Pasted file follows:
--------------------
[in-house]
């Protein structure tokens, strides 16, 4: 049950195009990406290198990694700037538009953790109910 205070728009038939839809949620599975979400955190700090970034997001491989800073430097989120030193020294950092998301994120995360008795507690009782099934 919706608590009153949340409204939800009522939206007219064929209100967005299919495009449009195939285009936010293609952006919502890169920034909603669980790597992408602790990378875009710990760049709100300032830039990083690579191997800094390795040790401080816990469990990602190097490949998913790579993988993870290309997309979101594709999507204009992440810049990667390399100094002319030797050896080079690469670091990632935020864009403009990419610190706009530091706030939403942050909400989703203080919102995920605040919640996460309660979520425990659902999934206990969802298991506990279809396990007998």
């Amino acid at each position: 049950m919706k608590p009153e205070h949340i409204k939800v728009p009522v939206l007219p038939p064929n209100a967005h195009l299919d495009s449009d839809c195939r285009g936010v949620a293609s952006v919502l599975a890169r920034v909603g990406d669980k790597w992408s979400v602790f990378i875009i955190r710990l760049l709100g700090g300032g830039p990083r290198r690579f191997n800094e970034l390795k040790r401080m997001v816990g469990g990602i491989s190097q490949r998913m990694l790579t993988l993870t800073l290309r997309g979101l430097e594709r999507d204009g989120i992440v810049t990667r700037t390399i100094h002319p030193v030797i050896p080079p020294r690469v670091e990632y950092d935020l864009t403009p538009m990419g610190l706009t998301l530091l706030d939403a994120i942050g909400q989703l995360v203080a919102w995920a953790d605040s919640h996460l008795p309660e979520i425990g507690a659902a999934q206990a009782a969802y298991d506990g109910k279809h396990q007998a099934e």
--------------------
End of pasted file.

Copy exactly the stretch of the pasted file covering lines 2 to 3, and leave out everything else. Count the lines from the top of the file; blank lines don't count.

């Protein structure tokens, strides 16, 4: 049950195009990406290198990694700037538009953790109910 205070728009038939839809949620599975979400955190700090970034997001491989800073430097989120030193020294950092998301994120995360008795507690009782099934 919706608590009153949340409204939800009522939206007219064929209100967005299919495009449009195939285009936010293609952006919502890169920034909603669980790597992408602790990378875009710990760049709100300032830039990083690579191997800094390795040790401080816990469990990602190097490949998913790579993988993870290309997309979101594709999507204009992440810049990667390399100094002319030797050896080079690469670091990632935020864009403009990419610190706009530091706030939403942050909400989703203080919102995920605040919640996460309660979520425990659902999934206990969802298991506990279809396990007998």
């Amino acid at each position: 049950m919706k608590p009153e205070h949340i409204k939800v728009p009522v939206l007219p038939p064929n209100a967005h195009l299919d495009s449009d839809c195939r285009g936010v949620a293609s952006v919502l599975a890169r920034v909603g990406d669980k790597w992408s979400v602790f990378i875009i955190r710990l760049l709100g700090g300032g830039p990083r290198r690579f191997n800094e970034l390795k040790r401080m997001v816990g469990g990602i491989s190097q490949r998913m990694l790579t993988l993870t800073l290309r997309g979101l430097e594709r999507d204009g989120i992440v810049t990667r700037t390399i100094h002319p030193v030797i050896p080079p020294r690469v670091e990632y950092d935020l864009t403009p538009m990419g610190l706009t998301l530091l706030d939403a994120i942050g909400q989703l995360v203080a919102w995920a953790d605040s919640h996460l008795p309660e979520i425990g507690a659902a999934q206990a009782a969802y298991d506990g109910k279809h396990q007998a099934e």